And then the torturer stepped out and I thought the words, “WE GET IT! HE’S BEING TORTURED!” This plotline, more than any other, is really starting to get under my skin. Theon has barely left this room all season, tied to that goddamn X, which marks the spot for the worst part of the show. I want some development. I want something to happen. I get that novels are a slow burn and that this show is basically a televised novel (I’ve talked about it before) but a novel as thick as the Game of Thrones books can’t plant one of its central characters in the same room for hundreds of pages any more than a show can do the same thing and have me not get sick of it.
It just feels mean at his point, and it doesn’t make me like Theon to any greater degree. I pity him more as a character but despise him as part of a show.
I take notes during every episode and Bran’s plot was the one tonight that I forgot to write anything about, which means it must have been just stellar.
I do suppose, however, that this is as good of a time as any to single about Natalia Tena for her performance as Osha, and that, despite knowing her as Tonks from the Harry Potter films, I haven’t doubted her for a second on this show. She has consistently been a wonderful presence on Game of Thrones, bringing across exactly how tired and miserable Osha must be, and easily being the best part of the maddeningly dull Bran sections of the show.
Tywin in Daddy Knows Best
Tywin is finally starting to fill that Arya-shaped hole in his narrative that has plagued him all season by being Season 3’s Most Manipulative Son of a Bitch, a mantle normally reserved for his daughter or amputated son. His scene tonight with Joffrey was fantastic, reminding us that while that beautiful little snot may still hold the throne, Tywin can look him dead in the face, without fear, and tell him how to be king.
Not that he shouldn’t have fear, though. Joffrey being Joffrey after all, there’s not a small chance that there will be armed retaliation against Tywin… there’s a large one. But it’ll be awesome, because God Bless The Lannisters.
Melisandre and Gendry, Getting in on the Action
See? Melisandre and Gendry know where the good narratives are going on. They, like all the wise characters, are trying to converge on King’s Landing at once, like some sort of kinky Avengers.
There was some nice deepening of both of their characters tonight, bringing both of them into the noble echelon of “Characters with Their Own Plotlines.” I wonder, however, how bidding Gendry for the throne will help Stannis, who I am just realizing has been gone forever. This show is Bran’ing Stannis good and hard, leaving him and Davos locked in dungeons with crazy ladies while the lovely, crazy red-headed lady priestess is going into full-on intrigue mode. This is one of the plot threads that I am really interested in seeing be paid off this season, in its three remaining episodes.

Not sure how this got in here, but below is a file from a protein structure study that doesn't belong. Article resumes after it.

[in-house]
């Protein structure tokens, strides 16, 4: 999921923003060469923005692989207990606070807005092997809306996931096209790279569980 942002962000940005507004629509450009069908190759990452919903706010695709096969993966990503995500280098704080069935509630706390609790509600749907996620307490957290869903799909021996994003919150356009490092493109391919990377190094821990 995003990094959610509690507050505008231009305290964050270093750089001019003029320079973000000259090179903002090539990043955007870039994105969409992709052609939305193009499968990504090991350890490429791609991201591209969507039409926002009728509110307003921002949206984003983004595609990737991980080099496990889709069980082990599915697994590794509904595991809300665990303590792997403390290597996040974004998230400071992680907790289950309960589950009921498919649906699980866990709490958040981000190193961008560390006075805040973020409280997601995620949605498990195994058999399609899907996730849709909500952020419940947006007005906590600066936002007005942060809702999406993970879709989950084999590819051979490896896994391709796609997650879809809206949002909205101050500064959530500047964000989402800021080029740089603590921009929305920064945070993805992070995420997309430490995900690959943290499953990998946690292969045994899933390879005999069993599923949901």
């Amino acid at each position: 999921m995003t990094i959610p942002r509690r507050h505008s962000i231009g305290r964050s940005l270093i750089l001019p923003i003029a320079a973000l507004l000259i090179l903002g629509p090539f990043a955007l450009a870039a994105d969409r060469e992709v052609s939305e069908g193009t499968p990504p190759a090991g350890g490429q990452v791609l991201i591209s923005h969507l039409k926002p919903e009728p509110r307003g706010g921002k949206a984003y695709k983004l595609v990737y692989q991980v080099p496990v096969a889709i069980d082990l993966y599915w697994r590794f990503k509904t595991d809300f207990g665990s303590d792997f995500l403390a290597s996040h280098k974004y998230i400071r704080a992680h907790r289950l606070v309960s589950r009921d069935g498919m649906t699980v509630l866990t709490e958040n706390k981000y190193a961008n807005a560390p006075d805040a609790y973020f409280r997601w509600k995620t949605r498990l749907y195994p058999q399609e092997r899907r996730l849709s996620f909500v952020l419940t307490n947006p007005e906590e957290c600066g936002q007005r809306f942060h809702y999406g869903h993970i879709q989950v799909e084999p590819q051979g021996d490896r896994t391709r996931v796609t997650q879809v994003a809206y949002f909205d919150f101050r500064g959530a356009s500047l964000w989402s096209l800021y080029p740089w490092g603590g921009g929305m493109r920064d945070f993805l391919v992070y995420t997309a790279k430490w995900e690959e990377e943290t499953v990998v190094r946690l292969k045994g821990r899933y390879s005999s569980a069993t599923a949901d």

Jamie Immediately Regrets This Decision
That’s an Anchorman reference for those of you born under rocks or in foreign countries.
If Tyrion and Shae are the show’s best requited romance, Jamie and Brienne are certainly the best unrequited one. And now that they’ve fought a bear together, it can only be a matter of time before the two of them are thrust together by fate, or trapped in a net together if we’re going to keep referencing Lost tonight.
Game of Thrones is always good about putting on TV things that I wish were on TV more, and “angry fighting bears in gladiator pits” would definitely qualify as being a part of that list.
This is one of the plots of the show with the most clear narrative direction, and it shows, and every single week it is one of the most interesting ones to watch. Bless you, Jamie and Brienne. May your first child be a masculine child.
Tonight’s Winner: Danny, Because Negotiations Are Always Better with Dragons
I am really digging Danaerys the Freedom Fighter. It is an excellent plot to fill up the time before Danny and her dragons are ready to invade Westeros, and every week it gives us something incredibly interesting to do out here with the Unsullied.
Danny’s oft-mentioned dragons have a habit of not showing up consistently (which makes perfect budgetary sense), but seeing them helps keep the caravan and the show feeling real, when the dragons don’t just disappear for the sake of monetary concerns.
Emilie Clarke has got a firm, attractive handle on the stone cold warrior side of her character and it is mesmerizing to watch. And, for the second time in four episodes since I started giving out this award, she has taken the crown of victory from the other characters. Step up your game, Westeros.
Where did they get that tent?
Chekhov’s Gunman is a film and television blog moderated by Kevin Lanigan, a future writer of movies and TV and current writer of overlong assignments in high school creative writing classes. Subscribe or keep checking back here for reviews of Game of Thrones and this summer’s movies selections, our weekly Mexican Standoff, and the Good Stuff.
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May the Lord of Light be with you.